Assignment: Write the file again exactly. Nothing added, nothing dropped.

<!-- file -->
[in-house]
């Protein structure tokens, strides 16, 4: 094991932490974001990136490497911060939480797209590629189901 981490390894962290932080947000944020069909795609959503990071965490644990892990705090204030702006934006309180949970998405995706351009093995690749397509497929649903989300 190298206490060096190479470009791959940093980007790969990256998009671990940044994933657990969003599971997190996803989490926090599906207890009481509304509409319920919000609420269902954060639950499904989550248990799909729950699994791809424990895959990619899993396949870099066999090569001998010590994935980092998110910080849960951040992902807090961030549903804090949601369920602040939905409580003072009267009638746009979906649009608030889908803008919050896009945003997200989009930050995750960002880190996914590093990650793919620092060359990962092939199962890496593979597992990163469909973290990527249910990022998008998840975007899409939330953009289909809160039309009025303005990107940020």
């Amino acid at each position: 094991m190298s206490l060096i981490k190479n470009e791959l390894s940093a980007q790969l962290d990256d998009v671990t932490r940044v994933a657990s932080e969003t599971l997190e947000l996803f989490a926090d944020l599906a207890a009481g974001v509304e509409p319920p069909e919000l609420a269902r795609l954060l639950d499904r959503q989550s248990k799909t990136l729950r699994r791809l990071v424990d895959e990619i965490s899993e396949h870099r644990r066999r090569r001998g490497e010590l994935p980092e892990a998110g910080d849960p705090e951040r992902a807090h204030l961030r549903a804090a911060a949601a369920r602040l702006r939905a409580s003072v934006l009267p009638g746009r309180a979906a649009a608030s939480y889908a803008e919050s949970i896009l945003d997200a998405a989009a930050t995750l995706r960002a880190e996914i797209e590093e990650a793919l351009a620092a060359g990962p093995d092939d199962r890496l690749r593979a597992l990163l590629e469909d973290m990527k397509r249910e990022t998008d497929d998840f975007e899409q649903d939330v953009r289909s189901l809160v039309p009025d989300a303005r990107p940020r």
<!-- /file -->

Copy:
[in-house]
């Protein structure tokens, strides 16, 4: 094991932490974001990136490497911060939480797209590629189901 981490390894962290932080947000944020069909795609959503990071965490644990892990705090204030702006934006309180949970998405995706351009093995690749397509497929649903989300 190298206490060096190479470009791959940093980007790969990256998009671990940044994933657990969003599971997190996803989490926090599906207890009481509304509409319920919000609420269902954060639950499904989550248990799909729950699994791809424990895959990619899993396949870099066999090569001998010590994935980092998110910080849960951040992902807090961030549903804090949601369920602040939905409580003072009267009638746009979906649009608030889908803008919050896009945003997200989009930050995750960002880190996914590093990650793919620092060359990962092939199962890496593979597992990163469909973290990527249910990022998008998840975007899409939330953009289909809160039309009025303005990107940020």
């Amino acid at each position: 094991m190298s206490l060096i981490k190479n470009e791959l390894s940093a980007q790969l962290d990256d998009v671990t932490r940044v994933a657990s932080e969003t599971l997190e947000l996803f989490a926090d944020l599906a207890a009481g974001v509304e509409p319920p069909e919000l609420a269902r795609l954060l639950d499904r959503q989550s248990k799909t990136l729950r699994r791809l990071v424990d895959e990619i965490s899993e396949h870099r644990r066999r090569r001998g490497e010590l994935p980092e892990a998110g910080d849960p705090e951040r992902a807090h204030l961030r549903a804090a911060a949601a369920r602040l702006r939905a409580s003072v934006l009267p009638g746009r309180a979906a649009a608030s939480y889908a803008e919050s949970i896009l945003d997200a998405a989009a930050t995750l995706r960002a880190e996914i797209e590093e990650a793919l351009a620092a060359g990962p093995d092939d199962r890496l690749r593979a597992l990163l590629e469909d973290m990527k397509r249910e990022t998008d497929d998840f975007e899409q649903d939330v953009r289909s189901l809160v039309p009025d989300a303005r990107p940020r």